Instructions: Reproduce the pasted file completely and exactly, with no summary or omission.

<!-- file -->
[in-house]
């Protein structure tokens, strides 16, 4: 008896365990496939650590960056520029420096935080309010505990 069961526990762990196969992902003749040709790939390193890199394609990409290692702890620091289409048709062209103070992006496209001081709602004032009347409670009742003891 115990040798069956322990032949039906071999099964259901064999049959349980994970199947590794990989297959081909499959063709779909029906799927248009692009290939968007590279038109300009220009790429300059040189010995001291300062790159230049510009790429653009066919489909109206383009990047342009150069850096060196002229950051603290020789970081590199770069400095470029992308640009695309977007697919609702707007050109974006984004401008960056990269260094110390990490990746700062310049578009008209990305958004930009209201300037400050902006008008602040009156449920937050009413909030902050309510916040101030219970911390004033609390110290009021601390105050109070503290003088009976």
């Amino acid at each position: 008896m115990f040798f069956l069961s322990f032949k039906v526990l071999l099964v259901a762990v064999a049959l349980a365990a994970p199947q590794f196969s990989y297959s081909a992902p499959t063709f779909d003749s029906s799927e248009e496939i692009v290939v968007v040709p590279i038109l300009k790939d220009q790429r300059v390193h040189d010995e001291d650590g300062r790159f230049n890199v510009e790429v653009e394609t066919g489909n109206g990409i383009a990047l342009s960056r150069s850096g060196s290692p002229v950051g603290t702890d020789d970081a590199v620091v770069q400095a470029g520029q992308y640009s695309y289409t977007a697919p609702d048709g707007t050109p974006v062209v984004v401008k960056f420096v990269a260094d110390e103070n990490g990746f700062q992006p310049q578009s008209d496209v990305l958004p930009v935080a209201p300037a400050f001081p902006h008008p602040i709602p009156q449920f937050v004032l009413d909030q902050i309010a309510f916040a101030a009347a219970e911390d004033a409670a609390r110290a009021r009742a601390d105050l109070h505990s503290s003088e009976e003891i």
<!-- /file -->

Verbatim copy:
[in-house]
């Protein structure tokens, strides 16, 4: 008896365990496939650590960056520029420096935080309010505990 069961526990762990196969992902003749040709790939390193890199394609990409290692702890620091289409048709062209103070992006496209001081709602004032009347409670009742003891 115990040798069956322990032949039906071999099964259901064999049959349980994970199947590794990989297959081909499959063709779909029906799927248009692009290939968007590279038109300009220009790429300059040189010995001291300062790159230049510009790429653009066919489909109206383009990047342009150069850096060196002229950051603290020789970081590199770069400095470029992308640009695309977007697919609702707007050109974006984004401008960056990269260094110390990490990746700062310049578009008209990305958004930009209201300037400050902006008008602040009156449920937050009413909030902050309510916040101030219970911390004033609390110290009021601390105050109070503290003088009976």
């Amino acid at each position: 008896m115990f040798f069956l069961s322990f032949k039906v526990l071999l099964v259901a762990v064999a049959l349980a365990a994970p199947q590794f196969s990989y297959s081909a992902p499959t063709f779909d003749s029906s799927e248009e496939i692009v290939v968007v040709p590279i038109l300009k790939d220009q790429r300059v390193h040189d010995e001291d650590g300062r790159f230049n890199v510009e790429v653009e394609t066919g489909n109206g990409i383009a990047l342009s960056r150069s850096g060196s290692p002229v950051g603290t702890d020789d970081a590199v620091v770069q400095a470029g520029q992308y640009s695309y289409t977007a697919p609702d048709g707007t050109p974006v062209v984004v401008k960056f420096v990269a260094d110390e103070n990490g990746f700062q992006p310049q578009s008209d496209v990305l958004p930009v935080a209201p300037a400050f001081p902006h008008p602040i709602p009156q449920f937050v004032l009413d909030q902050i309010a309510f916040a101030a009347a219970e911390d004033a409670a609390r110290a009021r009742a601390d105050l109070h505990s503290s003088e009976e003891i």